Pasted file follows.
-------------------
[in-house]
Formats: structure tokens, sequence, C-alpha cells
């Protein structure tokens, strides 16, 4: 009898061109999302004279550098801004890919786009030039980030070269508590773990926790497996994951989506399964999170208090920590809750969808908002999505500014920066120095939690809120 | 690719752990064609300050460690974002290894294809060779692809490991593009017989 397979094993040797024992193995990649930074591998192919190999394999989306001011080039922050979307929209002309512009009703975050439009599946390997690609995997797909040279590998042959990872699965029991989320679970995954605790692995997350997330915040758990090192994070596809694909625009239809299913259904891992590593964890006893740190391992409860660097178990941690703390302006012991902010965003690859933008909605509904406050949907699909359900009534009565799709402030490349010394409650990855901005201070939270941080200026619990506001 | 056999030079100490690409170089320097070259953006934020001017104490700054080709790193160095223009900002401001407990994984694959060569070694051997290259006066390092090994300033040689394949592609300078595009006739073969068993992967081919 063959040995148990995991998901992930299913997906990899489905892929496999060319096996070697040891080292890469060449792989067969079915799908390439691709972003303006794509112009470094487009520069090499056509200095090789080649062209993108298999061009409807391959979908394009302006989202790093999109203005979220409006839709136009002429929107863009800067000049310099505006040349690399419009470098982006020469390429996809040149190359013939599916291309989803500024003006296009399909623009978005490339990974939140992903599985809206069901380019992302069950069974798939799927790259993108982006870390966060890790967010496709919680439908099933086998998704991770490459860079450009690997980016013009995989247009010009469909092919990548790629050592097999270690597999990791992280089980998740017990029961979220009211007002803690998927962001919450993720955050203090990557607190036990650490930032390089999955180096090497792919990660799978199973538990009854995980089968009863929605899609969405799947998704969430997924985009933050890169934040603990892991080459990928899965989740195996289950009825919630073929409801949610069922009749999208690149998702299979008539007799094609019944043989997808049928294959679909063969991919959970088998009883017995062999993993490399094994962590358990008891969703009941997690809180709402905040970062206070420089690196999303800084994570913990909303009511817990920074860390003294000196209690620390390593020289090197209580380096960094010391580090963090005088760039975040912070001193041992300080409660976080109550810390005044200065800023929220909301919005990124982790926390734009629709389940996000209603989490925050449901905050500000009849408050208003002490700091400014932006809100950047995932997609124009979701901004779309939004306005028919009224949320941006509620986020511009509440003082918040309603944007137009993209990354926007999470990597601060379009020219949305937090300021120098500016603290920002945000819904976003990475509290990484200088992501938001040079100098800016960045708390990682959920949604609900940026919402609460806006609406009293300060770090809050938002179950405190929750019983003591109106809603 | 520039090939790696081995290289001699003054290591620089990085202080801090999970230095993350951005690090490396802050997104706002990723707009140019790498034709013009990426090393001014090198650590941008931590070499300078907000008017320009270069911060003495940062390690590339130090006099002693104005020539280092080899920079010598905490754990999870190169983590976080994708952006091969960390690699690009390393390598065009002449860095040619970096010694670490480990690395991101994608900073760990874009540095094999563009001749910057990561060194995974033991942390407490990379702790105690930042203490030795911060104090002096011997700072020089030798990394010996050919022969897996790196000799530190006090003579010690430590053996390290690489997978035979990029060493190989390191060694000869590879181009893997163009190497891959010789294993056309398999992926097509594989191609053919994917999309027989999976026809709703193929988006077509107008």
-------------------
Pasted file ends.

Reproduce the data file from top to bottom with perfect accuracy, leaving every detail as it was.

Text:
[in-house]
Formats: structure tokens, sequence, C-alpha cells
């Protein structure tokens, strides 16, 4: 009898061109999302004279550098801004890919786009030039980030070269508590773990926790497996994951989506399964999170208090920590809750969808908002999505500014920066120095939690809120 | 690719752990064609300050460690974002290894294809060779692809490991593009017989 397979094993040797024992193995990649930074591998192919190999394999989306001011080039922050979307929209002309512009009703975050439009599946390997690609995997797909040279590998042959990872699965029991989320679970995954605790692995997350997330915040758990090192994070596809694909625009239809299913259904891992590593964890006893740190391992409860660097178990941690703390302006012991902010965003690859933008909605509904406050949907699909359900009534009565799709402030490349010394409650990855901005201070939270941080200026619990506001 | 056999030079100490690409170089320097070259953006934020001017104490700054080709790193160095223009900002401001407990994984694959060569070694051997290259006066390092090994300033040689394949592609300078595009006739073969068993992967081919 063959040995148990995991998901992930299913997906990899489905892929496999060319096996070697040891080292890469060449792989067969079915799908390439691709972003303006794509112009470094487009520069090499056509200095090789080649062209993108298999061009409807391959979908394009302006989202790093999109203005979220409006839709136009002429929107863009800067000049310099505006040349690399419009470098982006020469390429996809040149190359013939599916291309989803500024003006296009399909623009978005490339990974939140992903599985809206069901380019992302069950069974798939799927790259993108982006870390966060890790967010496709919680439908099933086998998704991770490459860079450009690997980016013009995989247009010009469909092919990548790629050592097999270690597999990791992280089980998740017990029961979220009211007002803690998927962001919450993720955050203090990557607190036990650490930032390089999955180096090497792919990660799978199973538990009854995980089968009863929605899609969405799947998704969430997924985009933050890169934040603990892991080459990928899965989740195996289950009825919630073929409801949610069922009749999208690149998702299979008539007799094609019944043989997808049928294959679909063969991919959970088998009883017995062999993993490399094994962590358990008891969703009941997690809180709402905040970062206070420089690196999303800084994570913990909303009511817990920074860390003294000196209690620390390593020289090197209580380096960094010391580090963090005088760039975040912070001193041992300080409660976080109550810390005044200065800023929220909301919005990124982790926390734009629709389940996000209603989490925050449901905050500000009849408050208003002490700091400014932006809100950047995932997609124009979701901004779309939004306005028919009224949320941006509620986020511009509440003082918040309603944007137009993209990354926007999470990597601060379009020219949305937090300021120098500016603290920002945000819904976003990475509290990484200088992501938001040079100098800016960045708390990682959920949604609900940026919402609460806006609406009293300060770090809050938002179950405190929750019983003591109106809603 | 520039090939790696081995290289001699003054290591620089990085202080801090999970230095993350951005690090490396802050997104706002990723707009140019790498034709013009990426090393001014090198650590941008931590070499300078907000008017320009270069911060003495940062390690590339130090006099002693104005020539280092080899920079010598905490754990999870190169983590976080994708952006091969960390690699690009390393390598065009002449860095040619970096010694670490480990690395991101994608900073760990874009540095094999563009001749910057990561060194995974033991942390407490990379702790105690930042203490030795911060104090002096011997700072020089030798990394010996050919022969897996790196000799530190006090003579010690430590053996390290690489997978035979990029060493190989390191060694000869590879181009893997163009190497891959010789294993056309398999992926097509594989191609053919994917999309027989999976026809709703193929988006077509107008």